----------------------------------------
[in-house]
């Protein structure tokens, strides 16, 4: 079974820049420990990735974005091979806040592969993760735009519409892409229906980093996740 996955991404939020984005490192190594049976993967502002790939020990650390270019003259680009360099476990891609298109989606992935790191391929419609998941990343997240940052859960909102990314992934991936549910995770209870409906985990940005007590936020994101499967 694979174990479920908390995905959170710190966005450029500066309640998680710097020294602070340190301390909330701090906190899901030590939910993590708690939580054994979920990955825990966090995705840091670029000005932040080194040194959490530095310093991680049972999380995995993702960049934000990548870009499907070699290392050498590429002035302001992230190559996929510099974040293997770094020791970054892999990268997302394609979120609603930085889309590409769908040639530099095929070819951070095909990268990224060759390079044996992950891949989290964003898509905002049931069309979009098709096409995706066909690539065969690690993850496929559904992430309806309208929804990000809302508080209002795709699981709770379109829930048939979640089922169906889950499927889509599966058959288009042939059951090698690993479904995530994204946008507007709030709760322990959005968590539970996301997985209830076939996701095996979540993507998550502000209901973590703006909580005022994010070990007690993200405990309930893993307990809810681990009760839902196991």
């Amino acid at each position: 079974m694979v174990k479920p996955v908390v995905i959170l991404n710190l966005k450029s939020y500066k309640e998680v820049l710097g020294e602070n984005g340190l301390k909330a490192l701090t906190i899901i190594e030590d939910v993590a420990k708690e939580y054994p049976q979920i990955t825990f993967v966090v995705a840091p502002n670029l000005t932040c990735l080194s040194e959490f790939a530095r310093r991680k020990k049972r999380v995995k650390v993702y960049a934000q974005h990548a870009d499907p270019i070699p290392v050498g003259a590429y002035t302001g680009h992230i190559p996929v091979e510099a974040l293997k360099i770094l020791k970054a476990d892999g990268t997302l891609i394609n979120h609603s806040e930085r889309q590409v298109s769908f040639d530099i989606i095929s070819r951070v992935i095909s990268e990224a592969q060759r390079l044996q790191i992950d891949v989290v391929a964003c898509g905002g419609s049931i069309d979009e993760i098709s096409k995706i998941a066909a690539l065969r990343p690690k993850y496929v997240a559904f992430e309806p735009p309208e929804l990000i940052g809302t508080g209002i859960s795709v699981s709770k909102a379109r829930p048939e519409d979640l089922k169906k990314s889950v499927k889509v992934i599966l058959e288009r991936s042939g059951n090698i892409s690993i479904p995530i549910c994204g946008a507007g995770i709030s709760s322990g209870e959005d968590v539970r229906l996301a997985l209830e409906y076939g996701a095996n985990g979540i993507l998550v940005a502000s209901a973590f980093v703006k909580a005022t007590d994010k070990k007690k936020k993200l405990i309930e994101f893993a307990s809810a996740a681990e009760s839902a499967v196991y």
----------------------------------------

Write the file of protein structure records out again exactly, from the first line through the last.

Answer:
[in-house]
């Protein structure tokens, strides 16, 4: 079974820049420990990735974005091979806040592969993760735009519409892409229906980093996740 996955991404939020984005490192190594049976993967502002790939020990650390270019003259680009360099476990891609298109989606992935790191391929419609998941990343997240940052859960909102990314992934991936549910995770209870409906985990940005007590936020994101499967 694979174990479920908390995905959170710190966005450029500066309640998680710097020294602070340190301390909330701090906190899901030590939910993590708690939580054994979920990955825990966090995705840091670029000005932040080194040194959490530095310093991680049972999380995995993702960049934000990548870009499907070699290392050498590429002035302001992230190559996929510099974040293997770094020791970054892999990268997302394609979120609603930085889309590409769908040639530099095929070819951070095909990268990224060759390079044996992950891949989290964003898509905002049931069309979009098709096409995706066909690539065969690690993850496929559904992430309806309208929804990000809302508080209002795709699981709770379109829930048939979640089922169906889950499927889509599966058959288009042939059951090698690993479904995530994204946008507007709030709760322990959005968590539970996301997985209830076939996701095996979540993507998550502000209901973590703006909580005022994010070990007690993200405990309930893993307990809810681990009760839902196991």
């Amino acid at each position: 079974m694979v174990k479920p996955v908390v995905i959170l991404n710190l966005k450029s939020y500066k309640e998680v820049l710097g020294e602070n984005g340190l301390k909330a490192l701090t906190i899901i190594e030590d939910v993590a420990k708690e939580y054994p049976q979920i990955t825990f993967v966090v995705a840091p502002n670029l000005t932040c990735l080194s040194e959490f790939a530095r310093r991680k020990k049972r999380v995995k650390v993702y960049a934000q974005h990548a870009d499907p270019i070699p290392v050498g003259a590429y002035t302001g680009h992230i190559p996929v091979e510099a974040l293997k360099i770094l020791k970054a476990d892999g990268t997302l891609i394609n979120h609603s806040e930085r889309q590409v298109s769908f040639d530099i989606i095929s070819r951070v992935i095909s990268e990224a592969q060759r390079l044996q790191i992950d891949v989290v391929a964003c898509g905002g419609s049931i069309d979009e993760i098709s096409k995706i998941a066909a690539l065969r990343p690690k993850y496929v997240a559904f992430e309806p735009p309208e929804l990000i940052g809302t508080g209002i859960s795709v699981s709770k909102a379109r829930p048939e519409d979640l089922k169906k990314s889950v499927k889509v992934i599966l058959e288009r991936s042939g059951n090698i892409s690993i479904p995530i549910c994204g946008a507007g995770i709030s709760s322990g209870e959005d968590v539970r229906l996301a997985l209830e409906y076939g996701a095996n985990g979540i993507l998550v940005a502000s209901a973590f980093v703006k909580a005022t007590d994010k070990k007690k936020k993200l405990i309930e994101f893993a307990s809810a996740a681990e009760s839902a499967v196991y």